IRS cuts audits of the rich while stepping up audits of the poor after budget cuts
Republican cuts have crippled the Internal Revenue Service’s ability to audit rich tax cheats, while pressure from those same Republicans has led the IRS to increase audits of the working poor.
An investigation by ProPublica and The Atlantic found that years of Republican-led budget cuts have gutted the agency, causing a steep loss in government revenues. According to ProPublica, the cost to taxpayers may be “at least $18 billion every year, but the true cost could easily run tens of billions of dollars higher.”
According to the report, the IRS conducted 675,000 fewer audits in 2017 than it did seven years earlier. Because of the repeated cuts, the IRS has drastically stopped pursuing “nonfilers” who do not submit their tax returns. The number of investigations into nonfilers fell from 2.4 million in 2011 to 362,000 in 2017. The agency has also drastically reduced its investigations of filers who do not pay their tax debts. In 2010, the IRS let $482 million in old tax debt lapse, but by 2017, that number increased to $8.3 billion.
Corporations and billionaires have been the “biggest beneficiaries” of the IRS cuts, because large-scale audits require specialized personnel, ProPublica reported, noting that the federal government has left 18 to 20 percent of potential tax revenues uncollected as a result.
But even as the cuts have gutted the IRS’ ability to go after rich tax evaders, the agency, “under continued pressure from Republicans,” has made auditing the working poor who receive the earned income tax credit, one of the largest anti-poverty programs in the country, a higher priority.
The average earned income tax credit recipient earned less than $20,000 last year. Despite that, 36 percent of last year’s IRS audits targeted EITC recipients, who are now “ examined at rates similar to those who make $500,000 to $1 million a year,” ProPublica reported, adding that “only people with incomes above $1 million are examined much more frequently.”
“The undermining of the I.R.S.’s enforcement capability coincides nicely with the Republican playbook: Enrich wealthy individuals and corporations with tax giveaways that balloon the deficit, justifying spending cuts for health care, education and infrastructure, then amplify the process by not holding high-end taxpayers accountable for the amounts they owe,” wrote The New York Times editorial board.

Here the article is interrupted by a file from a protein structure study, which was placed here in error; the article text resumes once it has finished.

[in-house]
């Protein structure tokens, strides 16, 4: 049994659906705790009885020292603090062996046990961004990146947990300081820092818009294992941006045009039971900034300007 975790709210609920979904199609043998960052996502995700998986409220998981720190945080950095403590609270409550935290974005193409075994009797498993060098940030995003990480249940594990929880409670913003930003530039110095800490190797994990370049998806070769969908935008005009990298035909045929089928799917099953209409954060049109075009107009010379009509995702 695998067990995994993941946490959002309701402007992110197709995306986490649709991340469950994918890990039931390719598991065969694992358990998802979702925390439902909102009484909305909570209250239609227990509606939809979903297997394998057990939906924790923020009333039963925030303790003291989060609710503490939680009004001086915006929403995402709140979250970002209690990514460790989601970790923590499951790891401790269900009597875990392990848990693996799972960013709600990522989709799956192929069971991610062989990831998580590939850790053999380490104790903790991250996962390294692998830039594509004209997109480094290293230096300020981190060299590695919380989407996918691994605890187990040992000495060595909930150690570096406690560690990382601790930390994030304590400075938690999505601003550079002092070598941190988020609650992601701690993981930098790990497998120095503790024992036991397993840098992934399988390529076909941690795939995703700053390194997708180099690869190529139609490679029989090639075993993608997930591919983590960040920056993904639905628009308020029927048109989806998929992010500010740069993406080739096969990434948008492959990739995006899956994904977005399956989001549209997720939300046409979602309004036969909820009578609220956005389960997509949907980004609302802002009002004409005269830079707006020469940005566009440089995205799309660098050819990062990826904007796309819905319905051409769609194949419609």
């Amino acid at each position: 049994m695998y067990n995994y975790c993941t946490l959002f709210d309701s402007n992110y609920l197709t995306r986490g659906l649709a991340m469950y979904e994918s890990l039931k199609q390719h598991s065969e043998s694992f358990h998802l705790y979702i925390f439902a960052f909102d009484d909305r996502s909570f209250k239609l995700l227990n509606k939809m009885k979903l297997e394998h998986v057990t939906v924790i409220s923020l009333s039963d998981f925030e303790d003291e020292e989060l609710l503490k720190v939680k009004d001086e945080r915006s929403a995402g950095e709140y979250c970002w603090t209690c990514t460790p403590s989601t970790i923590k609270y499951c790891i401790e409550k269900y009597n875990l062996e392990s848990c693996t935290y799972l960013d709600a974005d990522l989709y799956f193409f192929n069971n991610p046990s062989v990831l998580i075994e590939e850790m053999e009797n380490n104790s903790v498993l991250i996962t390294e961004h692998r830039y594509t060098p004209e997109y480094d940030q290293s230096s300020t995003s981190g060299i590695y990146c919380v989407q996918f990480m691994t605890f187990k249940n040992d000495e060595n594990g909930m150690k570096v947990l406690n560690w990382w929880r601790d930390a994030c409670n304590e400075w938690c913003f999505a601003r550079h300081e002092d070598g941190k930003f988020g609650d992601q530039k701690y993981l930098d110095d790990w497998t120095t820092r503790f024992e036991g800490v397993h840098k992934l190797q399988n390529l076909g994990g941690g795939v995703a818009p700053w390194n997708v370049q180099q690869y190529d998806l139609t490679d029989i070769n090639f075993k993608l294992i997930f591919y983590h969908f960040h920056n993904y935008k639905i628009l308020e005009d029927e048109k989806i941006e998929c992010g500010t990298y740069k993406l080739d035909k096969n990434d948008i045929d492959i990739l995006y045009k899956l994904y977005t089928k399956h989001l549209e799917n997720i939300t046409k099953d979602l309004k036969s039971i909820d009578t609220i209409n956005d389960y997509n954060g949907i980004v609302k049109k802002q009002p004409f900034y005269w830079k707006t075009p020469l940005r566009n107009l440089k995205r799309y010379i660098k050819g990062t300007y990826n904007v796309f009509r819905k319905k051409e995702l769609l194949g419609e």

One of the things the IRS has done to increase collections is outsource to private collections firms. That too has hit the poor the hardest, and has not helped to alleviate the revenue losses.
Since April 2017, the IRS has assigned four debt collection companies to contact half a million taxpayers with outstanding debt. According to the National Taxpayer Advocate, an independent office within the IRS, 19 percent of those contacted had incomes below $25,000 and 44 percent had incomes below 250 percent of the federal poverty level, which the IRS uses to “identify taxpayers who cannot afford representation in IRS disputes and are therefore vulnerable to overreaching by the IRS.”
The move has not helped. The program has brought in less than 1 percent of what Congress hoped the program would generate, Quartz reported, and the IRS received just $22.3 million of the $88.8 million collected by the companies because they also charge large fees for their services.
That lost revenue is more important after after the Republican tax bill, which reduced taxes for corporations and the rich. Those tax cuts are expected to add more than $1 trillion to the deficit.
“Our ability to keep the $1 trillion deficit created by the Trump tax cuts from deepening depends in part on collecting taxes to which the government is legally entitled,” wrote The Times editorial board. “Think of it this way: To protect our nation, we have the most powerful army in the world. To protect our tax base, we have an army on the order of Liechtenstein’s.”